_________________________________________________

 A couple of tins came home too
 A few pretty bits of china - the cup will be turned into a candle.
 Colourful hand painted sandwich plate and fab 50s specs!

22 comments:

Melanie said...

Those spectacles are gorgeous!

YeamieWaffles said...

I love all these photos Jane, congratulations on your awesome findings.

Isobel said...

Love the Specs and the handmuff is just amazing!! Very sweet.
Lovely finds, Jane.
xx

Vintage Squirrel said...

Gosh, it must have been soooo exciting open the hat box and finding that gorgeous muff. What a beauty. Cannot believe how enormous the book is....and how much household wisdom she had to impart! Lovely illustrations too.

Jen said...

The household management book is a keeper. What an amazing woman she must have been, and so sad that she died young.

Liz said...

What fabulous finds, well done. The illustrations in the book are amazing and as for the tins ... my favourite!

June said...

What a short life and filled with tragedy. Amazing finds - love the specs!
June

blackenpot said...

Hi there, some beautiful things you have found. I loved the muff and the Mrs Beeton book, what lovely illustrations.

Thank you for stopping by and becoming a follower! Things are moving a little slowly with me at the present, but I'll soom get cracking. It is the start of the flea market season her at the weekend. That will get me flying.

Thank you for sharing, your newest follower.

Kris said...

I cannot believe that any women could have 17 children and lived through it back then! WOW. People didn't live to be very old back then and many women died in childbirth as well.

It seemed Isabella had a very nice life but sad that she lost several sons in childbirth. And then to have passed away due to infection at such a young age is also sad. Her book may have helped many on Household Management but didn't do much to help the doctor who delivered her last child.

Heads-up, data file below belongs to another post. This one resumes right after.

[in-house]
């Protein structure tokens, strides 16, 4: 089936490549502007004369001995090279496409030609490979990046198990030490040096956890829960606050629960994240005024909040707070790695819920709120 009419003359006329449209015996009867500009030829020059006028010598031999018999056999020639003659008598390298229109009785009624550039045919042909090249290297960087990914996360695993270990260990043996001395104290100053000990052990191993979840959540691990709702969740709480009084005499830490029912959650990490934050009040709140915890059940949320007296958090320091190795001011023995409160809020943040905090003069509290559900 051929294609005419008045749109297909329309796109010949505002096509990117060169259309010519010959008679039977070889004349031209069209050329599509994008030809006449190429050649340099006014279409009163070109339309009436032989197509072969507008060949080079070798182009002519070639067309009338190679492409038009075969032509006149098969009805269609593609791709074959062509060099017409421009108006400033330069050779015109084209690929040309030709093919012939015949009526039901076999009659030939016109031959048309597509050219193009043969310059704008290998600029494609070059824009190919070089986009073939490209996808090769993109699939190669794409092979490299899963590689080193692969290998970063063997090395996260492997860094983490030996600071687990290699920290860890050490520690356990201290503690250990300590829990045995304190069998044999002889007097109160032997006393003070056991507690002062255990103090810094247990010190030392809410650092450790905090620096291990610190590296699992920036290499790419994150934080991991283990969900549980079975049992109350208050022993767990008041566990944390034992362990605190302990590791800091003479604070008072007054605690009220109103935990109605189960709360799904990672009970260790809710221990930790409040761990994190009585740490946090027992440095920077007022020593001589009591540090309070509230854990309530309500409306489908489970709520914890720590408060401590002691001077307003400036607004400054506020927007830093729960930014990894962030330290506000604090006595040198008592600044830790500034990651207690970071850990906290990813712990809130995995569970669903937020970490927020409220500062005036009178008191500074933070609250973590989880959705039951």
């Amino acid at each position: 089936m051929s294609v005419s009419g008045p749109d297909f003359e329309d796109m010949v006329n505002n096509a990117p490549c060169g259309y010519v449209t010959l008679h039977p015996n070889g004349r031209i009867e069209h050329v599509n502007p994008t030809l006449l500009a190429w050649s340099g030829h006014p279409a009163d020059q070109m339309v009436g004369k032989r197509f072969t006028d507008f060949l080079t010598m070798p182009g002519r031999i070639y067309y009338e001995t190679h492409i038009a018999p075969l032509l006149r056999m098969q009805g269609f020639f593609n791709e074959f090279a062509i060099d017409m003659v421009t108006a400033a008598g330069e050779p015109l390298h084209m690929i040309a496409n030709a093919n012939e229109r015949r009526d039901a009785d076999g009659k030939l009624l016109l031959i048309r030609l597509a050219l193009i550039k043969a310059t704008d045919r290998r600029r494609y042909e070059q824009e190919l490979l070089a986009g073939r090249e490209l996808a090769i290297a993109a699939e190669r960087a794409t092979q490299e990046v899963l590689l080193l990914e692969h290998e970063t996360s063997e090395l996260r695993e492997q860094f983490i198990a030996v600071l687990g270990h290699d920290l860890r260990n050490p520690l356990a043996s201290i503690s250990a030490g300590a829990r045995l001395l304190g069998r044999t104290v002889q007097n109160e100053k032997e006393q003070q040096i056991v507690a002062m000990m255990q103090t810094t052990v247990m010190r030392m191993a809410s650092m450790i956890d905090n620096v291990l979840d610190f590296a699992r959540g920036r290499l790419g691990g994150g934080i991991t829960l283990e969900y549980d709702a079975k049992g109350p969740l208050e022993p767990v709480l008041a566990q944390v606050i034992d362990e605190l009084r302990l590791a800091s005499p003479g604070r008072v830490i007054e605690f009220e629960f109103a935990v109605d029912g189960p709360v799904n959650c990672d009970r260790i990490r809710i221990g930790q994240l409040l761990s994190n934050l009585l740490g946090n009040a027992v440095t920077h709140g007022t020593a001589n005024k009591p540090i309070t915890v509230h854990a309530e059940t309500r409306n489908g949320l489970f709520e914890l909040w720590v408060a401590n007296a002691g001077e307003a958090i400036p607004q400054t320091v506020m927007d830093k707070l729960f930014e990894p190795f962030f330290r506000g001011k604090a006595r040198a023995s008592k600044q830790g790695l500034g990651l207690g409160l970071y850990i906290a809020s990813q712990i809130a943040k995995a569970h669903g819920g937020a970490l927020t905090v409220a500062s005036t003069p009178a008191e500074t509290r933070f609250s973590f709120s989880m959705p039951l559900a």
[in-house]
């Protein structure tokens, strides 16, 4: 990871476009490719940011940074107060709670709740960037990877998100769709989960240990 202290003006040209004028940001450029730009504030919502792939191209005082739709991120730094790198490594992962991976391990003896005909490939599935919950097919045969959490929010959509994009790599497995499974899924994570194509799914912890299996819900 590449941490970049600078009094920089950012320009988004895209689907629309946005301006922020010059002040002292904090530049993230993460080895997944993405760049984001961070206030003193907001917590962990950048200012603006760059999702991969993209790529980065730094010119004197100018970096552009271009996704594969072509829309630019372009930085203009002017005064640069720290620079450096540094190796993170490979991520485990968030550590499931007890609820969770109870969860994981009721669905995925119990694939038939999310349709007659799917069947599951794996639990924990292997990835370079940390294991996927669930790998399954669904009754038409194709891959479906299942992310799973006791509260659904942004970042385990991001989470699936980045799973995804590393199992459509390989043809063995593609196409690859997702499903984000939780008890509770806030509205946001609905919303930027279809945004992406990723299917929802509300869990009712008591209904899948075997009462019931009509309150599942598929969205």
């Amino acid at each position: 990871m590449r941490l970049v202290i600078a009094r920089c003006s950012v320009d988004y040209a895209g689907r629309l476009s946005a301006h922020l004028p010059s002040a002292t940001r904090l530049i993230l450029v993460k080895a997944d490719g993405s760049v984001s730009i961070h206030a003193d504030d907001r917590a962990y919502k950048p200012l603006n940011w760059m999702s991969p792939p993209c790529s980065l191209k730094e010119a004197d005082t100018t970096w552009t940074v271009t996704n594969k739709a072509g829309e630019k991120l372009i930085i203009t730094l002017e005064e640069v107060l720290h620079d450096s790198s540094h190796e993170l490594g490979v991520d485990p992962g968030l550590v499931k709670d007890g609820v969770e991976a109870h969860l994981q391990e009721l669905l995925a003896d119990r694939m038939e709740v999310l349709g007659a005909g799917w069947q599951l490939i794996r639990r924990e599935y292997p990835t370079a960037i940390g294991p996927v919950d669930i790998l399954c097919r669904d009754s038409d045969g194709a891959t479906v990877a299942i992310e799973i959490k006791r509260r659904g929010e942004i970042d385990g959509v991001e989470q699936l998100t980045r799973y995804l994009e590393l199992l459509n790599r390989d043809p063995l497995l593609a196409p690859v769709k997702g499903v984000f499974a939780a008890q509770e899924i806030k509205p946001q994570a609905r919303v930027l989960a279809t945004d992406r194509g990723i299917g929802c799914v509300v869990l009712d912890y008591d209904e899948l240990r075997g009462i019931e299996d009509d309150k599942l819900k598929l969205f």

Nice finds! I love that cup. How will you make a candle out of it?

Miss Simmonds Says said...

Love the specs!! I've seen a copy of Mrs Beaton in the never ending cottage bookshop near me for £8, I just want it for the illustration!

Country Girl said...

How lucky you were to find such lovely things. I saw a documentary about Mrs B recently, she was a very interesting lady.

Fading Grace said...

that feather handmuff is amazing! love the book too. I'll see you on the 10th, take care
Love sophie x

greenthumb said...

What a great find that handmuff is wonderful.

Rose H (UK) said...

What a brilliant feather muff, such a treasure :o)
Now I have an admission, I had a really tatty copy of Mrs Beaton some years ago, and I was so fed up of the pages falling out I threw it away - yes, I know I was STUPID :o( I have never seen one I could afford since...
I can see you will treasure your copy :o)
Rose H

Alix said...

The feather muff looks amazing - I never knew they were made of feathers! I have the same Mrs Beeton, thanks for all the information. I knew she'd died young, but not that young and after so much tragedy. Sweet glasses too!
x

demie said...

lovely, interesting, cool finds!

A Treasured Past said...

To think that the muff has been stored all those years and is such good condition is incredible (the name means something quite different here if I was to tell the Mr he would raise an eyebrow! haha)

We are quite familiar with Mrs Beetons book here too, but I didn't realise that she was so young when she died or the fascinating life she led. Thank you for the background. The book is fantastic, love the time worn cover.

The little pink vic cup is totally gorgeous!!!!

Enjoy your week, Tam x

In My Wild Eden said...

What a wonderful book! I love the engravings in it. Such a sad story.

VintageVampalicious said...

LOVE LOVE LOVE that box - How much missus?

Menopausalmusing said...

Adding my voice to all the other comment: WHAT FINDS! The Beeton book is just wonderful.

I wouldn't have known what a muff box looks like - but now I do!

*Maristella* said...

Hi Marina...che meraviglia queste cose!
La tazza Victorian, la lattiera con rose e la saliera sono splendide!! Come vorrei essere lì....sigh!
Hughs and kisses, *Maristella*.

Lizzie - The Vintage Traveler said...

The illustrations in the Mrs. Beeton's are incredible! There was a bio pic made about her, The Secret Life of Mrs. Beeton, that tells the story of her short life.